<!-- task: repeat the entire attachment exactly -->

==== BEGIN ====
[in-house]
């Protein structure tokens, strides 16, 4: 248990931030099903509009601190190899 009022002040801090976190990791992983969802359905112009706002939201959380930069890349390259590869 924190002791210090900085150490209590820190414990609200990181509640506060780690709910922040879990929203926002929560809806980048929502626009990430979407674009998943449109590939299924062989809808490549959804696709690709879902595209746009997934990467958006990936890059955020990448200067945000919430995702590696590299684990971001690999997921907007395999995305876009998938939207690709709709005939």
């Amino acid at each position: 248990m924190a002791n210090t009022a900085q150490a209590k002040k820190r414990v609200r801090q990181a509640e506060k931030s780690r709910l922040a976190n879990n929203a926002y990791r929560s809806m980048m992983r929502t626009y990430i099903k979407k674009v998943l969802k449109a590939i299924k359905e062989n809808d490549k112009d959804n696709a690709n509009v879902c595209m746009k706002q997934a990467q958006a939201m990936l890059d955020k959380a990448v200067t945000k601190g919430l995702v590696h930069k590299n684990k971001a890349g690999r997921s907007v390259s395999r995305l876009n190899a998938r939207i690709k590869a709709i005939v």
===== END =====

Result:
[in-house]
């Protein structure tokens, strides 16, 4: 248990931030099903509009601190190899 009022002040801090976190990791992983969802359905112009706002939201959380930069890349390259590869 924190002791210090900085150490209590820190414990609200990181509640506060780690709910922040879990929203926002929560809806980048929502626009990430979407674009998943449109590939299924062989809808490549959804696709690709879902595209746009997934990467958006990936890059955020990448200067945000919430995702590696590299684990971001690999997921907007395999995305876009998938939207690709709709005939």
């Amino acid at each position: 248990m924190a002791n210090t009022a900085q150490a209590k002040k820190r414990v609200r801090q990181a509640e506060k931030s780690r709910l922040a976190n879990n929203a926002y990791r929560s809806m980048m992983r929502t626009y990430i099903k979407k674009v998943l969802k449109a590939i299924k359905e062989n809808d490549k112009d959804n696709a690709n509009v879902c595209m746009k706002q997934a990467q958006a939201m990936l890059d955020k959380a990448v200067t945000k601190g919430l995702v590696h930069k590299n684990k971001a890349g690999r997921s907007v390259s395999r995305l876009n190899a998938r939207i690709k590869a709709i005939v």